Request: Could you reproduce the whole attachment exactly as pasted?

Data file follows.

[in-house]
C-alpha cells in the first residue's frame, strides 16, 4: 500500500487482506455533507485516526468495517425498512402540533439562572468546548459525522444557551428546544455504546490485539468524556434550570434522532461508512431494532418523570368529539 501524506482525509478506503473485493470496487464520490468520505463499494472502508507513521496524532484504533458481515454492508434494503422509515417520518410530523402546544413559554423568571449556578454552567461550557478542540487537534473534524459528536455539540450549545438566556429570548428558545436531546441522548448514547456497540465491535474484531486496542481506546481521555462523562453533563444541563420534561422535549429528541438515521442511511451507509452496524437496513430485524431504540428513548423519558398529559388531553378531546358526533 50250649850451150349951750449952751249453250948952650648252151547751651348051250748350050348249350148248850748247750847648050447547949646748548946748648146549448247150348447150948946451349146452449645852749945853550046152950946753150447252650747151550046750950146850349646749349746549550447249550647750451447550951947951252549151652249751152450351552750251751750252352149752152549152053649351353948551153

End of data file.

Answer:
[in-house]
C-alpha cells in the first residue's frame, strides 16, 4: 500500500487482506455533507485516526468495517425498512402540533439562572468546548459525522444557551428546544455504546490485539468524556434550570434522532461508512431494532418523570368529539 501524506482525509478506503473485493470496487464520490468520505463499494472502508507513521496524532484504533458481515454492508434494503422509515417520518410530523402546544413559554423568571449556578454552567461550557478542540487537534473534524459528536455539540450549545438566556429570548428558545436531546441522548448514547456497540465491535474484531486496542481506546481521555462523562453533563444541563420534561422535549429528541438515521442511511451507509452496524437496513430485524431504540428513548423519558398529559388531553378531546358526533 50250649850451150349951750449952751249453250948952650648252151547751651348051250748350050348249350148248850748247750847648050447547949646748548946748648146549448247150348447150948946451349146452449645852749945853550046152950946753150447252650747151550046750950146850349646749349746549550447249550647750451447550951947951252549151652249751152450351552750251751750252352149752152549152053649351353948551153